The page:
Led by the automotive industry, the largest export category, Mexican producers have a trade surplus of $58.8 billion for goods with the United States. Before NAFTA, there was a deficit. They also contributed to the growth of a small educated middle class: Mexico had about nine engineering graduates per 10,000 people in 2015, compared to seven in the U.S. NAFTA that came into effect in 1994 under the Clinton administration. The goal of the agreement was to stimulate trade within North America between Canada, the United States and Mexico. It also aimed to remove barriers to trade between the three parties, as well as to most taxes and tariffs on goods imported and exported by each. Not only are none of these other countries a member of NAFTA, but none have a free trade agreement with the United States. Finally, the 2008 financial crisis had a profound impact on the global economy, making it difficult to determine the effects of a trade agreement. Apart from some areas where the effect is not yet entirely clear, NAFTA has had a fairly obvious impact on the North American economies. The fact that it is now in danger of being abolished probably has little to do with its own merits or mistakes, and much more so with automation, the rise of China and the political consequences of September 11 and the 2008 financial crisis.
Discussions made progress on a number of issues, including telecommunications, pharmacy, chemicals, digital commerce and the fight against corruption. But the way in which the origin of automotive content is measured has proved to be a sensitive point, as the United States fears an influx of Chinese auto parts. Discussions will be further complicated by a World Trade Organization (WTO) proceeding against the United States in December. The heads of state and government of the three countries renegotiated the agreement, now called the U.S.-Mexico-Canada Agreement (USMCA) and, more informally, NAFTA 2.0. The agreement was signed in November 2018, but still needs to be ratified by the three nations before it enters into force. The U.S. record on services trade with Canada is positive: it imported $28.8 billion in 2015 and exported $56.1 billion. Its trade balance is negative – the United States imported $22.6 billion more worth of goods from Canada than it exported in 2017 – but the services trade surplus overshadows the goods trade deficit. The total U.S. trade surplus with Canada in 2018 was $9.1 billion.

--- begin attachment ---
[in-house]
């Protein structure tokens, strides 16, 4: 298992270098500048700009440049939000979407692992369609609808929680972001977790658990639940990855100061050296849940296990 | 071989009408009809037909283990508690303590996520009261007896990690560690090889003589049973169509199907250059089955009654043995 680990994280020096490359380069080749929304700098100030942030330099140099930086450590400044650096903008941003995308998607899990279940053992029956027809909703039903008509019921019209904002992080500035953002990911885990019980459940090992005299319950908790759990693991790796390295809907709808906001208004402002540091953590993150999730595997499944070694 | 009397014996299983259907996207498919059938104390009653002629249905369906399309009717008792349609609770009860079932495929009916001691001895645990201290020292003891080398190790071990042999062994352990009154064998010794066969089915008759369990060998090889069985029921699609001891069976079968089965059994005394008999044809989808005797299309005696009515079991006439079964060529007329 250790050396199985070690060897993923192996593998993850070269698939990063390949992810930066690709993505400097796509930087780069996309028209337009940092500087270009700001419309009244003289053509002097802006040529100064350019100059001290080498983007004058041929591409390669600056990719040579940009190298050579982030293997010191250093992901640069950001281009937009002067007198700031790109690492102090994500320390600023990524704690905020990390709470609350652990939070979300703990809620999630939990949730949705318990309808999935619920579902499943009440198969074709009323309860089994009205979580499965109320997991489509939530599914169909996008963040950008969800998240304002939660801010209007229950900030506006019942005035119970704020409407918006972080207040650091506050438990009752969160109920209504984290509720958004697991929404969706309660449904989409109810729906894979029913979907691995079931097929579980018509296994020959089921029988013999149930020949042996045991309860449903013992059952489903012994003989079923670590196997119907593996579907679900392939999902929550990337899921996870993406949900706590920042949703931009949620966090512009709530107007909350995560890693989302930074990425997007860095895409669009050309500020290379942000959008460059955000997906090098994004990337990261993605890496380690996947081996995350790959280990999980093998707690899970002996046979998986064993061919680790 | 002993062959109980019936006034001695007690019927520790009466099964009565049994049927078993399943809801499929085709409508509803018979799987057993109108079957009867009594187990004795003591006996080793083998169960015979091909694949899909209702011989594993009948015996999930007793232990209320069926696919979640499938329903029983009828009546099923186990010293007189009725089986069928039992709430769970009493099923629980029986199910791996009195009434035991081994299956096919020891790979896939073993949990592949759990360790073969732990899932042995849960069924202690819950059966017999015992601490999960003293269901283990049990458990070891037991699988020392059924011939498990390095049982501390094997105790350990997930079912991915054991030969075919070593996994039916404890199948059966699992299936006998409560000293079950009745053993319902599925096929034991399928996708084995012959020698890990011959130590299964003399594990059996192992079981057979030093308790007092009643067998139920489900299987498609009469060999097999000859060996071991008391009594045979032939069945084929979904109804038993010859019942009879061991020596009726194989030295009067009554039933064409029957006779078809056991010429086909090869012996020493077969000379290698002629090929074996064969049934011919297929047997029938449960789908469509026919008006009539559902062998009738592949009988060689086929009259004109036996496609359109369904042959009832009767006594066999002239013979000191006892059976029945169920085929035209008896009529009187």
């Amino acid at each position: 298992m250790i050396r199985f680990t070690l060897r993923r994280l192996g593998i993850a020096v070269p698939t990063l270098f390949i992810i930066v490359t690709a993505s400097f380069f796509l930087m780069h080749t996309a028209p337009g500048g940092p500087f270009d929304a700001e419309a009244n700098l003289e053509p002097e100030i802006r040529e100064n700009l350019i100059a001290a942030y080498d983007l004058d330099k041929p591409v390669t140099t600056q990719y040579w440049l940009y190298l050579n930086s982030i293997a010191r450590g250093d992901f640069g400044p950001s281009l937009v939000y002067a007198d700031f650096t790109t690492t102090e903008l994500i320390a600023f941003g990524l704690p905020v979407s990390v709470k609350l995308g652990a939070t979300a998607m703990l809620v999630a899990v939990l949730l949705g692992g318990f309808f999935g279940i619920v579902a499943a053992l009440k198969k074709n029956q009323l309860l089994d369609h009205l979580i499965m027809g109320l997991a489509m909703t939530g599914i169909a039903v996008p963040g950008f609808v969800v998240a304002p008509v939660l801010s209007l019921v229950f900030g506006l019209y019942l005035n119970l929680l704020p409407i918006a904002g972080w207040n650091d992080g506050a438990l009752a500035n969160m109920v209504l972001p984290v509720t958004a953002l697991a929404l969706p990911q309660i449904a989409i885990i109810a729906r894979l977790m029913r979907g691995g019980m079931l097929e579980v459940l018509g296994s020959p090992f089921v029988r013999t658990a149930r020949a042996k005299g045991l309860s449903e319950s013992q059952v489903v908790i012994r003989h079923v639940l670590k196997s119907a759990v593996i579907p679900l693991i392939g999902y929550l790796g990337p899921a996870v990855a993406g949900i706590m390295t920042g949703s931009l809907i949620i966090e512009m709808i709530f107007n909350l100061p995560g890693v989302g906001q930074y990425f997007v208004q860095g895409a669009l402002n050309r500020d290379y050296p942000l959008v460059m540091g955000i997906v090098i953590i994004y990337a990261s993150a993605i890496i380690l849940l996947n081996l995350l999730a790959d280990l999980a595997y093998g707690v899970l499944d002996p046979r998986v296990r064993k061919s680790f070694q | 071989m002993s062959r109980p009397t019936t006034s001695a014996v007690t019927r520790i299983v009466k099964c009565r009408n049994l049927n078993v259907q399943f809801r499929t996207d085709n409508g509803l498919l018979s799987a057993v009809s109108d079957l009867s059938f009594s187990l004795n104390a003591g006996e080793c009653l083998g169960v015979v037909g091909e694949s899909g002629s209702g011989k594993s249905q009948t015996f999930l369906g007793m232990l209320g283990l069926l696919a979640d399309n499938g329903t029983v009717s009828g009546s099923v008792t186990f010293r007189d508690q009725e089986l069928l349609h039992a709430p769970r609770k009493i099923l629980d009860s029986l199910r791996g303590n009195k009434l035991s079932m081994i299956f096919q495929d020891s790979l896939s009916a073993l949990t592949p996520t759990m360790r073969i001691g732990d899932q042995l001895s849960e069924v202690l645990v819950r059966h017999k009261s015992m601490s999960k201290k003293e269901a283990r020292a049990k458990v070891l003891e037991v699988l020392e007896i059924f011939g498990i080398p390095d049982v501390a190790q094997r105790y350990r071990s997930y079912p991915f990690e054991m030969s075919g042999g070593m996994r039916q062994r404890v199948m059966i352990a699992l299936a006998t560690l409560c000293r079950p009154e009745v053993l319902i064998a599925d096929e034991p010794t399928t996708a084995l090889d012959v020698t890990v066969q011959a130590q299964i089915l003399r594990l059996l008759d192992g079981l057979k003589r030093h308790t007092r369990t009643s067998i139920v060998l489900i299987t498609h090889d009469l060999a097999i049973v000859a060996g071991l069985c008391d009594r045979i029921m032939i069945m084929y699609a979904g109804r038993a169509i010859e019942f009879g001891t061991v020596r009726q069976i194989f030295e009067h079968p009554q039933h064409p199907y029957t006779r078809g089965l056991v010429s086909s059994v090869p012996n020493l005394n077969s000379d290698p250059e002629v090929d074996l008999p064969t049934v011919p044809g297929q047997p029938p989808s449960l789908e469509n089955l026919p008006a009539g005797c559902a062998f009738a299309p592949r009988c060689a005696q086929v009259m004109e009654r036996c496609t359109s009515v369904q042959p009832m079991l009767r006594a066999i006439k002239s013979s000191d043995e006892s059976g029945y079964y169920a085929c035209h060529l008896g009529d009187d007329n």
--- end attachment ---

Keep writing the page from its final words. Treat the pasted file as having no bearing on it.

NAFTA was structured to increase cross-border trade in North America and expand economic trade. Growth for each party. It is difficult to find a direct link between NAFTA and overall employment trends. The Economic Policy Institute, partially funded by trade unions, estimated that in 2013, 682,900 net jobs were supplanted by the U.S. trade deficit with Mexico. In a 2015 report, the Congressional Research Service (CRS) said NAFTA “has not caused the huge job losses that critics fear.” On the other hand, it allowed that “in some sectors, trade-related effects may have been greater, particularly in sectors that have been more exposed to the removal of tariff and non-tariff barriers, such as textiles, clothing, automobiles and agriculture.” The idea of a trade agreement actually goes back to the administration of Ronald Reagan. During his tenure as president, Reagan made an election campaign promise to open up trade in North America by signing the Trade and Tariff Act in 1984, which gave the president more negotiations on trade deals without problems. Four years later, Reagan and the Canadian Prime Minister signed the Canada-Americans.